Hancock Makes Room for Colfax BRT in 2016 Budget

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With Bus Rapid Transit, bus ridership will be much higher on Colfax than if Denver doesn’t change the street. Image: DPW

Denver has studied bus rapid transit (BRT) on East Colfax Avenue for a long time, and now it looks like the city is ready to take concrete steps to make it happen. Mayor Michael Hancock’s budget sets aside $1.2 million to design the BRT route, which would connect downtown Denver with Aurora over a nine-mile span.

Colfax is Denver’s busiest bus corridor, with 22,000 riders every weekday, according to a corridor study. But the street itself doesn’t cater to buses, or the people riding them. Instead it’s one of the city’s most dangerous streets for pedestrians, and buses carrying dozens of people have to maneuver sluggishly around the single-occupancy vehicles Colfax was built for.

Colfax BRT would change that aggravating experience. Buses would have their own lane in each direction during morning and afternoon rush hour, making the ride quicker by 10 to 11 minutes, according to projections. Riders would only wait five minutes between bus arrivals, and smooth, quick, all-door boarding will replace the standard, clunky process. With “transit signal priority,” lights will stay green longer if a bus is approaching, keeping passengers moving. Distinct bus stations will replace bus stops, and the street is supposed to get safer for walking and biking — though the plan hasn’t given us any specifics.

All of these changes amount to a better rider experience, and will lead people to choose the bus instead of their car.

With BRT, Colfax will be able to accommodate the city’s growth without getting overrun by trafficOver the next 20 years, the nine-mile stretch is projected to see a 25 percent increase in individual trips, 67 percent more jobs, and a 25 percent growth in population. Transit can move more people using less space than car lanes, but only if the city sets it up to be useful. Planners project that with BRT, by 2035 bus ridership on Colfax would double compared to today, and would be 65 percent higher than with no BRT.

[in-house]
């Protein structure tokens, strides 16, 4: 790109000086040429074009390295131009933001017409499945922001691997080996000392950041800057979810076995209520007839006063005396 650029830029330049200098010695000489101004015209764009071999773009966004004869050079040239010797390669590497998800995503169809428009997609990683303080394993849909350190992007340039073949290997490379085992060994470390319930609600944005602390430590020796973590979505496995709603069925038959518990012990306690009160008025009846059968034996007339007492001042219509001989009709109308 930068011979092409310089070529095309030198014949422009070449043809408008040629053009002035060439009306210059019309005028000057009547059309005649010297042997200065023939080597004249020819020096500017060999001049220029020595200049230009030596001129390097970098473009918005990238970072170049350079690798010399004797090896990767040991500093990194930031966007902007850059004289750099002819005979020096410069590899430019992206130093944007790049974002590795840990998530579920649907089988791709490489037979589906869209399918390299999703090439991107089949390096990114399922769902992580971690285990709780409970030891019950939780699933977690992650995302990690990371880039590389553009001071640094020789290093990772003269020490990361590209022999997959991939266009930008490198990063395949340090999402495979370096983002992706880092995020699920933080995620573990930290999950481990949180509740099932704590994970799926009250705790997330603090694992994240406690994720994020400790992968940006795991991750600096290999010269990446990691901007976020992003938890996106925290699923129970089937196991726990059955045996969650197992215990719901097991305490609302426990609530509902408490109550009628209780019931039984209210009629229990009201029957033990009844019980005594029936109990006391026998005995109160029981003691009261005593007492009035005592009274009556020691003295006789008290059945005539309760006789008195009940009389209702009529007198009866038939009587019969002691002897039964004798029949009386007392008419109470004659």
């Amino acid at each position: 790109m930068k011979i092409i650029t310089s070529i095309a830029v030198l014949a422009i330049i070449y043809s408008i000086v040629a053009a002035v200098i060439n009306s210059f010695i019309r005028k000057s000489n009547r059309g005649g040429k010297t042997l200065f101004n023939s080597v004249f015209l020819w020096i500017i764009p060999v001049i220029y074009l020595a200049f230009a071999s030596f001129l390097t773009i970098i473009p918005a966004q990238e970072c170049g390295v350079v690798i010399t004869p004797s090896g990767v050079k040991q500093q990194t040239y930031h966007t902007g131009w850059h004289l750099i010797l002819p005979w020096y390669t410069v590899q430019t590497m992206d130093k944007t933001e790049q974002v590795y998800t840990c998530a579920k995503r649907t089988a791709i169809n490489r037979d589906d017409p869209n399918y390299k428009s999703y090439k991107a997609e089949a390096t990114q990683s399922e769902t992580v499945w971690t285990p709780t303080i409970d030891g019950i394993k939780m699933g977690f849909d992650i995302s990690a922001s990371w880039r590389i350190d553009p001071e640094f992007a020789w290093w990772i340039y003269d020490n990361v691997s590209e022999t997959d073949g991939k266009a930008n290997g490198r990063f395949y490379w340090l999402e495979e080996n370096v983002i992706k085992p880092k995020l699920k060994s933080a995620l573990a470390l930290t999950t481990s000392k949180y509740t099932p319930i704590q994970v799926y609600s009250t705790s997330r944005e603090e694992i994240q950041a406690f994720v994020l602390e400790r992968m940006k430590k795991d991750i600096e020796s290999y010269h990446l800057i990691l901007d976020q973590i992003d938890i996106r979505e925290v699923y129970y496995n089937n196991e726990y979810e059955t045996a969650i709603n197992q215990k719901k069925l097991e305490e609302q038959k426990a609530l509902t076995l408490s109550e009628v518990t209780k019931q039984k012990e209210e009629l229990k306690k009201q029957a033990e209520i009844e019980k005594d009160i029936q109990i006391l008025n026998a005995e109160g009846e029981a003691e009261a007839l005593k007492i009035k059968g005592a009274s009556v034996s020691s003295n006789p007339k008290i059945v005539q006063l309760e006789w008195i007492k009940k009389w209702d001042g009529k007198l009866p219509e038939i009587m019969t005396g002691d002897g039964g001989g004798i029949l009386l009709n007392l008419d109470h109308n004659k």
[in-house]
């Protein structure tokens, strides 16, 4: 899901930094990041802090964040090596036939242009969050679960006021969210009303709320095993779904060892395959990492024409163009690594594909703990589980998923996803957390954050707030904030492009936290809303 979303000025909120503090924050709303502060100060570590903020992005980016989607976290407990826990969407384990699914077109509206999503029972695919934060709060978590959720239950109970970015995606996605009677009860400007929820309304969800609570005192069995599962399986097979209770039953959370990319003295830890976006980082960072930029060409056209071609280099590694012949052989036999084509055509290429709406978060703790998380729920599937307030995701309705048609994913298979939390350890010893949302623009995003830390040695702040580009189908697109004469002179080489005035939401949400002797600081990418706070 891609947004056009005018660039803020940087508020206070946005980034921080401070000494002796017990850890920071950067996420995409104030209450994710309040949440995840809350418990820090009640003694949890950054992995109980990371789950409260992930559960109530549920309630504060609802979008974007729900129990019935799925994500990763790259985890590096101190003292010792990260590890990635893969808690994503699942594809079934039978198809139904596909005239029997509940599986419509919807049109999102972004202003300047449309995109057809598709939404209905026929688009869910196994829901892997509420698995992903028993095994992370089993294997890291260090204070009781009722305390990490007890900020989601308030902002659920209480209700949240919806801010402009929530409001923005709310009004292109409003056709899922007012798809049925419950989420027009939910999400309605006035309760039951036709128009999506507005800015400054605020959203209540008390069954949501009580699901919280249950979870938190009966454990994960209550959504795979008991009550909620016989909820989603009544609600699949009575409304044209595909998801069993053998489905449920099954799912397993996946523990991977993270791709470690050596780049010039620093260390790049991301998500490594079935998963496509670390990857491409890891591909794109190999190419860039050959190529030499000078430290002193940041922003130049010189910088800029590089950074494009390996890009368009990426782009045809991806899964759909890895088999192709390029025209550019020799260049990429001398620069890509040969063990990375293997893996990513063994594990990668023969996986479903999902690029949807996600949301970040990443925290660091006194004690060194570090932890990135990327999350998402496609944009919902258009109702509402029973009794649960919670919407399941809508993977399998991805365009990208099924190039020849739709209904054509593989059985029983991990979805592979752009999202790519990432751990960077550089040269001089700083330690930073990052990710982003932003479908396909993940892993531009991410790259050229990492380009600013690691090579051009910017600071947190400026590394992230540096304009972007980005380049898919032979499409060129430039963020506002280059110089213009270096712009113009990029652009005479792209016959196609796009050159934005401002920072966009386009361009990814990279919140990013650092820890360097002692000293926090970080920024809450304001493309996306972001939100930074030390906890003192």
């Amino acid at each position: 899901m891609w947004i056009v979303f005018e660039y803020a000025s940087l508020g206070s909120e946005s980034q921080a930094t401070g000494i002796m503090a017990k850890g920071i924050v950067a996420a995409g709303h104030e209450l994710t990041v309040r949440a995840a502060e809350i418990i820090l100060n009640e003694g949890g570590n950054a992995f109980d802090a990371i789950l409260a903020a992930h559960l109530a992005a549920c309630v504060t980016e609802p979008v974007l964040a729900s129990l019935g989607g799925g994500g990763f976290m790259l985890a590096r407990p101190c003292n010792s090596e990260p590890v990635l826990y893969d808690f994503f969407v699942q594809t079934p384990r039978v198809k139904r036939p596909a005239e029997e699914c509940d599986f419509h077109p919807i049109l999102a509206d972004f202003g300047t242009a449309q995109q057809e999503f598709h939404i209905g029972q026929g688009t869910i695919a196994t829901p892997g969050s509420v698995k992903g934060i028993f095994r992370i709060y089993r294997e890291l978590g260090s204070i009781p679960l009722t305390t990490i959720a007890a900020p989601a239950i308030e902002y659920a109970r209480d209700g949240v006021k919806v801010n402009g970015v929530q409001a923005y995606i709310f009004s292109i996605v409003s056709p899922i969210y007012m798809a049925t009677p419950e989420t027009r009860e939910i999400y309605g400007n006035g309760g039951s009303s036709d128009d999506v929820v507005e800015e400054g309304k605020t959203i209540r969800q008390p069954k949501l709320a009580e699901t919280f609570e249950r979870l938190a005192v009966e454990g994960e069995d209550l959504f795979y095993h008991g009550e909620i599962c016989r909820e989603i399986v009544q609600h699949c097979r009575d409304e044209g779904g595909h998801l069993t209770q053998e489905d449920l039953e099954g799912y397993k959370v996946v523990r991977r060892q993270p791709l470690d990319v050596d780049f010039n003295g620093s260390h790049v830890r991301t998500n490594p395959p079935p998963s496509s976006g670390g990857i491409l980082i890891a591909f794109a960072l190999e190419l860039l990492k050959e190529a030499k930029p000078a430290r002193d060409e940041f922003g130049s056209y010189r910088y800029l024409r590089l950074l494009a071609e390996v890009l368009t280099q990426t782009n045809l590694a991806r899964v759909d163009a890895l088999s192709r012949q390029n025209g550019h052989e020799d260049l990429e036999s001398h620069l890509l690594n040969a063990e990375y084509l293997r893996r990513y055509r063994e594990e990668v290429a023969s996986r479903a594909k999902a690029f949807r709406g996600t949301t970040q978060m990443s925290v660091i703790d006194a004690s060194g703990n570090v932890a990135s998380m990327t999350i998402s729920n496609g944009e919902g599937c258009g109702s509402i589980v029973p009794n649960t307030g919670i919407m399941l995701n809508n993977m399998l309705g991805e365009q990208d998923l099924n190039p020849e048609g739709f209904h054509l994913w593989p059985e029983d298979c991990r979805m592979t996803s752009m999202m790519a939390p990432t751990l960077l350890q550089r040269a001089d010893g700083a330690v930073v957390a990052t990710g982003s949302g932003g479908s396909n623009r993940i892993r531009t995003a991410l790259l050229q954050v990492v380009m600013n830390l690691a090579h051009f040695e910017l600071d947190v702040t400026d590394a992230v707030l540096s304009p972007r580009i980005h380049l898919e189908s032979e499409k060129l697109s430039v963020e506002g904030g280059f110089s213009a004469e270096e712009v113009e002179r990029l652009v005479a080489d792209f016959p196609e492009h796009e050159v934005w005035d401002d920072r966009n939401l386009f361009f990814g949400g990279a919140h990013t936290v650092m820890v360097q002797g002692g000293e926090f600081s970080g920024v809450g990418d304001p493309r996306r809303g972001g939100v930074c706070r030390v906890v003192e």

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The BRT will likely stretch from Auraria to the Anchutz Medica Campus in Aurora. Image: DPW

Some people think a streetcar would do better on Colfax, but everything else being equal, buses work about just as well as streetcars, writes transit expert Jarrett Walker:

Streetcars that replace bus lines are not a mobility or access improvement. If you replace a bus with a streetcar on the same route, and make no other improvements, nobody will be able to get anywhere any faster than they could before. This makes streetcars quite different from most of the other transit investments being discussed today.

Where a streetcar is faster or more reliable than the bus route it replaced, this is because other improvements were made at the same time — improvements that could just as well have been made for the bus route. These improvements may have been politically packaged as part of the streetcar project, but they were logically independent, so their benefits are not really benefits of the streetcar as compared to the bus.

A streetcar on Colfax would serve about the same amount of people at about the same speed as BRT, but would cost much more, according to the Colfax study by RTD and DPW. The agencies estimate it would cost $115 million to build BRT, plus $13 million annually to operate. A streetcar system on Colfax would cost $450 million to build, and $24 million a year to operate.

City Hall still needs to firm up a timetable for design and implementation, but the money in Hancock’s budget takes the city out of the planning stages and into the design stages. After that wraps up, the city will identify where the money will come from, and try to secure federal funding to help build BRT on Colfax.

  • JerryG

    Yes, a streetcar is more expensive but the study showed that it would halve resulted in more economic development along the corridor (roughly 2x). This could mean that a streetcar line might have helped Colfax reach its full redevelopment potential, which would result in more people living along the corridor and likely would have resulted increased ridership. That outcome was not, or perhaps could not have been, accounted for in that study.